Serbian spruce (OMS)
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Limited to small areas of the Balkans, along the Drina valley in Serbia and Bosnia where it grows on soils overlying limestone rocks.
There is little evidence of provenance variation; seed from good British stands or from the natural range should be preferred.
Grows on a wide range of sites from slightly dry to wet soil moisture status and from poor to rich nutrient regime, including more alkaline soils. It will grow on flushed peats. Is cold hardy throughout Britain and is less sensitive to frost than either Norway or Sitka spruce, but requires sites with over 650 mm rainfall. It is quite tolerant of exposure and can grow in areas subject to air pollution. Little is known about the species’ shade tolerance but it grows naturally in mixture with Norway spruce and beech. The typical narrow crowned form means that high stocking densities can be found and also confers some tolerance of wet snow.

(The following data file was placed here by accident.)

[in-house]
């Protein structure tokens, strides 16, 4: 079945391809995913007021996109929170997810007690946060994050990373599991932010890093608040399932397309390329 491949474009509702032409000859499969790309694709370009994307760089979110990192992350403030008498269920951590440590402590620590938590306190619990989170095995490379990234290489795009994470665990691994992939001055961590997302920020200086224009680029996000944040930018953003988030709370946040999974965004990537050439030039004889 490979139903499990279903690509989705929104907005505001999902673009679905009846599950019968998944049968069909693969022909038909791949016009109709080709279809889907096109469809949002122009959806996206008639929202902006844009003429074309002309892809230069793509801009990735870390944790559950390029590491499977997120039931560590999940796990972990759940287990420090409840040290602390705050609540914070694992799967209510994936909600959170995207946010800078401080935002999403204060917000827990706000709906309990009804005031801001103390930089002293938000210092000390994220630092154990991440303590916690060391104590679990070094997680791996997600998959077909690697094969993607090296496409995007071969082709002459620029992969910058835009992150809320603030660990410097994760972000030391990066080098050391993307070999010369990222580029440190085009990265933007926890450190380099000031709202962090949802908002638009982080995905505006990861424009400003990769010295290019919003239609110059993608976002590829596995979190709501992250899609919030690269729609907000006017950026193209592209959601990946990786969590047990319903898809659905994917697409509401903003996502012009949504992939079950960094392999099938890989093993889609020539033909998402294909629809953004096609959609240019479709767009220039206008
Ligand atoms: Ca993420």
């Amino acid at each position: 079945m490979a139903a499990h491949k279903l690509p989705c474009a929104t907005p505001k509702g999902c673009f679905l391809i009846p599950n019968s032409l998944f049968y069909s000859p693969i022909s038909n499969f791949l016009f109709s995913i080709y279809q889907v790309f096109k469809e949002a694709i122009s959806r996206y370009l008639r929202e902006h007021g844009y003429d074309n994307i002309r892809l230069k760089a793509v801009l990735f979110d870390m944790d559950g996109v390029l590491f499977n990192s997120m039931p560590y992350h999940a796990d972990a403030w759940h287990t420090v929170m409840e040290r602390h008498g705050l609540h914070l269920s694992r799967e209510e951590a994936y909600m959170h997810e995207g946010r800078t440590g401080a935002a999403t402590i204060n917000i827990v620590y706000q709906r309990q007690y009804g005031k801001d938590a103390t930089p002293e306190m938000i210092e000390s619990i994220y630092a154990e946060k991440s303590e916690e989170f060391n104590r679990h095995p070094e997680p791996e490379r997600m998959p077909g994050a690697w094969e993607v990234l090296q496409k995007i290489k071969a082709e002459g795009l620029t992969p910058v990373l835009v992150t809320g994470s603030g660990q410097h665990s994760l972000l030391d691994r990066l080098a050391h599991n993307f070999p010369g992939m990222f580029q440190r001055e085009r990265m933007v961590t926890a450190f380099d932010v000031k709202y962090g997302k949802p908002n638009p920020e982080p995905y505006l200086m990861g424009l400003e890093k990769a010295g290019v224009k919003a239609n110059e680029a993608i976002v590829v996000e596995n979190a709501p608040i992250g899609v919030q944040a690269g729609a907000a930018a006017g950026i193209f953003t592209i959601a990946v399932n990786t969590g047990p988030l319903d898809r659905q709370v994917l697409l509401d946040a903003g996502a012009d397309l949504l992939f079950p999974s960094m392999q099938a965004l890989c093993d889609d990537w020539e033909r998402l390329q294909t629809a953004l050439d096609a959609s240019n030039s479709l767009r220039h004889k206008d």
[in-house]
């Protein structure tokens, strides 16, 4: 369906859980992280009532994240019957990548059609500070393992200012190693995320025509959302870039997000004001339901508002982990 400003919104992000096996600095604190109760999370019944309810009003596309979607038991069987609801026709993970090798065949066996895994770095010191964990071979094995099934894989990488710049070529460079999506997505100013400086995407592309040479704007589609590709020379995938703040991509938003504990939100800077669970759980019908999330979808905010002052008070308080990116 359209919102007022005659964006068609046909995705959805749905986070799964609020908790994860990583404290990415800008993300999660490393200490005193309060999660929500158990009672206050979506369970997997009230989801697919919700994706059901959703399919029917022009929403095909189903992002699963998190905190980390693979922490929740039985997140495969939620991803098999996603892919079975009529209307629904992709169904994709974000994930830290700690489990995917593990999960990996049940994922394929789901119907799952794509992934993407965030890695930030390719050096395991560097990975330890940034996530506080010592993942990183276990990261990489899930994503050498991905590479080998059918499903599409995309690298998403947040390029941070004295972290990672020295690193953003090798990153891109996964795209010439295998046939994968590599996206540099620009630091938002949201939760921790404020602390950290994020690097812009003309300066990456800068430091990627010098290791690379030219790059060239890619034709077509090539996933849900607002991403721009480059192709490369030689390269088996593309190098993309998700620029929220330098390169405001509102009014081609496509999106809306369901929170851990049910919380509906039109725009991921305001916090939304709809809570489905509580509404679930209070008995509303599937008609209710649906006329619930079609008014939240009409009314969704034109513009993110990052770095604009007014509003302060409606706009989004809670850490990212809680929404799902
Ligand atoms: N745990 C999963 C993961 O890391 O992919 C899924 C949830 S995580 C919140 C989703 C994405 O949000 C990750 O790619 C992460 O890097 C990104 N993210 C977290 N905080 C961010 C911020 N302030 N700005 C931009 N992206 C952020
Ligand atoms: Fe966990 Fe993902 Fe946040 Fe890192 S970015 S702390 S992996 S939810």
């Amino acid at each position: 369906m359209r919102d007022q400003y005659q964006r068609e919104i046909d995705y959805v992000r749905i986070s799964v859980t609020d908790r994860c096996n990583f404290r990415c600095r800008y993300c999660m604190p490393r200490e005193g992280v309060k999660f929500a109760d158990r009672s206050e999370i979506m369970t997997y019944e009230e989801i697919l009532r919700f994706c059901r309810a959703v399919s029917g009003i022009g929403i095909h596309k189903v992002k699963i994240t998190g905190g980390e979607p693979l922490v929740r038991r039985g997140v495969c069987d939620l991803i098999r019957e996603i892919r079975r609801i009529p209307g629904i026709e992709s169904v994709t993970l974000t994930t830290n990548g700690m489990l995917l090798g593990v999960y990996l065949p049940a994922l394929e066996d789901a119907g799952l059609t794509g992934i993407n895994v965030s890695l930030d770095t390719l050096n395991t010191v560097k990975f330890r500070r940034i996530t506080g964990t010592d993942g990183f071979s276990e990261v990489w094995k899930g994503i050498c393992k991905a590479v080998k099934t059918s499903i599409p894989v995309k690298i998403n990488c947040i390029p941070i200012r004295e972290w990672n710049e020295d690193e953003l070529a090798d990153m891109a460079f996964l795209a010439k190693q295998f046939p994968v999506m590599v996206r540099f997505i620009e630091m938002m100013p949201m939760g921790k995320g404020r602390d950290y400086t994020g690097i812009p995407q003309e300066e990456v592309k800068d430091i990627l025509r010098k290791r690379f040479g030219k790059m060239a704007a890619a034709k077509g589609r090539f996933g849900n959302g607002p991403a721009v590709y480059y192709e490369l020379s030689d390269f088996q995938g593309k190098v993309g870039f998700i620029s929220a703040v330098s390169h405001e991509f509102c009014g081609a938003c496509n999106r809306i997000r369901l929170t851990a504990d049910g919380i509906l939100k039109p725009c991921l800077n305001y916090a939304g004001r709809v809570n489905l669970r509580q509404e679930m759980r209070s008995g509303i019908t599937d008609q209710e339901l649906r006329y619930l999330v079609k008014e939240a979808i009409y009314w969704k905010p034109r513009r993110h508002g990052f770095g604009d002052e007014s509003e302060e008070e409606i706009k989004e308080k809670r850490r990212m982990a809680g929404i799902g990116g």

Few diseases are reported for Serbian spruce growing in its native range. Aphids, mites and scale cause low level insect problems, but are not significant. The notable exception is white pine weevil (Pissodes strobi) which is a serious and economically important native insect pest in North America but is absent from Europe.
Although tolerant of a wide range of sites it rarely grows fast and is unlikely to be planted on a large scale under climate change scenarios. It does however offer potential to assist forest diversification with appropriate site selection.
Serbian spruce is categorised as a Secondary tree species. These are species that have been planted on a much smaller scale than the principal species but are reasonably well understood and have demonstrated their suitability for forestry in terms of stem form, growth rate and hardiness under current conditions and so have potential for wider use in future.
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